Parasitology international

Proteomic characterization of the internalization of Opisthorchis viverrini excretory/secretory products in human cells.

PMID 26873540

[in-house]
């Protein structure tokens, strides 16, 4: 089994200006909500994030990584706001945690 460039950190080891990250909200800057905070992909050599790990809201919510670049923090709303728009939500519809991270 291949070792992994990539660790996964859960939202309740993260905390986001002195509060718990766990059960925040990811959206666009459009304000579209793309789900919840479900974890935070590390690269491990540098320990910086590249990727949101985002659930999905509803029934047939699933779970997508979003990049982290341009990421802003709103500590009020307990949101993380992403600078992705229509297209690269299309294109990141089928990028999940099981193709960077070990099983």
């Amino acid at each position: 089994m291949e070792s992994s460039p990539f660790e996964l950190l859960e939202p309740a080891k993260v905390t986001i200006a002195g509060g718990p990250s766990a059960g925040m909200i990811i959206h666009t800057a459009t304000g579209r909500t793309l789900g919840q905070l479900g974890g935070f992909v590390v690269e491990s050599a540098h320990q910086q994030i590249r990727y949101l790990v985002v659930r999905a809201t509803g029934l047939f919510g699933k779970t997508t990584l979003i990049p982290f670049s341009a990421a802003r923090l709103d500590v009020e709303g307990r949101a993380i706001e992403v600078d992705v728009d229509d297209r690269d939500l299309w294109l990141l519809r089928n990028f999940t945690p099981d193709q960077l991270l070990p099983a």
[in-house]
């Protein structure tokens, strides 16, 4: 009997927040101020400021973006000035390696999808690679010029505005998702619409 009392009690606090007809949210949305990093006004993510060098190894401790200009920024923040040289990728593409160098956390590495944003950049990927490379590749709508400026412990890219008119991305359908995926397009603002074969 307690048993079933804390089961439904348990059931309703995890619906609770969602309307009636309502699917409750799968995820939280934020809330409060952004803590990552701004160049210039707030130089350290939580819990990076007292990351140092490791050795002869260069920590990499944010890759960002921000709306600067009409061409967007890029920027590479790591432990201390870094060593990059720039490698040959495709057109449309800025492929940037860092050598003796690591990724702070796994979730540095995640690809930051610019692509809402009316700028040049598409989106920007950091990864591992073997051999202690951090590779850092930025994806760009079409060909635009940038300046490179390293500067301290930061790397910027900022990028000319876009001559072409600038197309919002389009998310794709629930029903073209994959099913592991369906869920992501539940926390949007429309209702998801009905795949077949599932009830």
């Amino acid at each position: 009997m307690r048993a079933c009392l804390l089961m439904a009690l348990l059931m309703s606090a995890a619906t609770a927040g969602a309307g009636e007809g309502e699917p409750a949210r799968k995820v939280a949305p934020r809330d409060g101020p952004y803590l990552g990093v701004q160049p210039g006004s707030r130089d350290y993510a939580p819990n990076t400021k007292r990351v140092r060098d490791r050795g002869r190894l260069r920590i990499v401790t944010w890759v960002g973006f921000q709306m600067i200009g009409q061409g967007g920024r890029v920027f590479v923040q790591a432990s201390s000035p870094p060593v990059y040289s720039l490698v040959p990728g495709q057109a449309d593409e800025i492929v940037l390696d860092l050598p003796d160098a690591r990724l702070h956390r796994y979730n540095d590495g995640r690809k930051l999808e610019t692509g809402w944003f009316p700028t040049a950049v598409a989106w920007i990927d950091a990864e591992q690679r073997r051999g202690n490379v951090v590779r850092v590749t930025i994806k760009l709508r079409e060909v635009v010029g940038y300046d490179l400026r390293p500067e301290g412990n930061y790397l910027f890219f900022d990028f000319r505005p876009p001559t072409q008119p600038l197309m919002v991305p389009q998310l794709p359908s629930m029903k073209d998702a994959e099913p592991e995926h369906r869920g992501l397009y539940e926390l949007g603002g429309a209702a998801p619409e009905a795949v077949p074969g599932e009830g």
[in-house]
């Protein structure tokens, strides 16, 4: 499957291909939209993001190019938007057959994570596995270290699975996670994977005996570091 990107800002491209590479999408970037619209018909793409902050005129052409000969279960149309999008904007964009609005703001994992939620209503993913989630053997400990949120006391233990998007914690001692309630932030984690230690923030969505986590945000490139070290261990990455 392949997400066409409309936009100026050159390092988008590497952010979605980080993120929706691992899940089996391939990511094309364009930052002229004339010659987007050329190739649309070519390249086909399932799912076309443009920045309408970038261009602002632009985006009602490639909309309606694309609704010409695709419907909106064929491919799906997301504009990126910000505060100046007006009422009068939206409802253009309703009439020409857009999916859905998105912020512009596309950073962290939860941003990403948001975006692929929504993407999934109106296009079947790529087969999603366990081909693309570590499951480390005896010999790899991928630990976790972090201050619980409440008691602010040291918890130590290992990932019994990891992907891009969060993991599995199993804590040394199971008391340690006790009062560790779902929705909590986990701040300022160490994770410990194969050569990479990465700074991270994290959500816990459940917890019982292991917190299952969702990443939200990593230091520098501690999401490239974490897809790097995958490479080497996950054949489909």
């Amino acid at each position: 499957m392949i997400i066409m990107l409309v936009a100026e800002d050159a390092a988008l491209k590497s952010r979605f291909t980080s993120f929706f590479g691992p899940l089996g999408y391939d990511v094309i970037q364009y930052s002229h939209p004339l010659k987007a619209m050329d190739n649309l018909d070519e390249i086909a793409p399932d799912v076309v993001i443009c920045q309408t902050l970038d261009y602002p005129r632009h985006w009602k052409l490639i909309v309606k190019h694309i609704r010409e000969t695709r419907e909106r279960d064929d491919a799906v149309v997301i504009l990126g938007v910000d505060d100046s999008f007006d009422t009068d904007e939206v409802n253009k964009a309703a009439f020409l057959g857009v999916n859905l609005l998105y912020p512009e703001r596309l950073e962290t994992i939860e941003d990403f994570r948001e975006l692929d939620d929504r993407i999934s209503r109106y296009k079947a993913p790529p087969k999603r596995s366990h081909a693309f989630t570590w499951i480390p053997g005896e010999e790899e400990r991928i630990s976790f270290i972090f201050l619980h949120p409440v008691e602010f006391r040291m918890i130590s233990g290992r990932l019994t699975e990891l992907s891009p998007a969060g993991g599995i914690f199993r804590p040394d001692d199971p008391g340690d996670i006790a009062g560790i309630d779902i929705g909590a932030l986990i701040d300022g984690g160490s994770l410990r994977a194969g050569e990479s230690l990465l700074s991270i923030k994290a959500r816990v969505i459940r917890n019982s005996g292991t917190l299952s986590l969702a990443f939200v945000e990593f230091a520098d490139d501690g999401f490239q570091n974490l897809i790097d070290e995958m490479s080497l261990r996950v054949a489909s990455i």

The association between liver fluke infection caused by Opisthorchis viverrini and cholangiocarcinoma (CCA - hepatic cancer of the bile duct epithelium) has been well established. Multiple mechanisms play a role in the development of CCA, but the excretory/secretory products released by O. viverrini (OvES) represent the major interface between the parasite and its host, and their uptake by biliary epithelial cells has been suggested to be responsible for proliferation of cholangiocytes, the cells that line the biliary epithelium. Despite recent progress in the study of the molecular basis of O. viverrini-host interactions, little is known about the effects that OvES induces upon internalization by host cells. In the present study we incubated non-cancerous human cholangiocytes (H69) and human colon cancer (CaCo-2) cells with OvES and performed a time-course quantitative proteomic analysis on the cells to determine the early changes induced by the parasite. Different KEGG pathways were altered in H69 cells compared to Caco-2 cells: glycolysis/gluconeogenesis and protein processing in the endoplasmic reticulum. In addition, the Reactome pathway analysis showed a predominance of proteins involved in cellular pathways related to apoptosis and apoptotic execution phase in H69 cells after incubation with OvES. The present study provides the first proteomic analysis to address the molecular mechanisms by which OvES products interact with host cells, and Sheds light on the cellular processes involved in O. viverrini-induced CCA.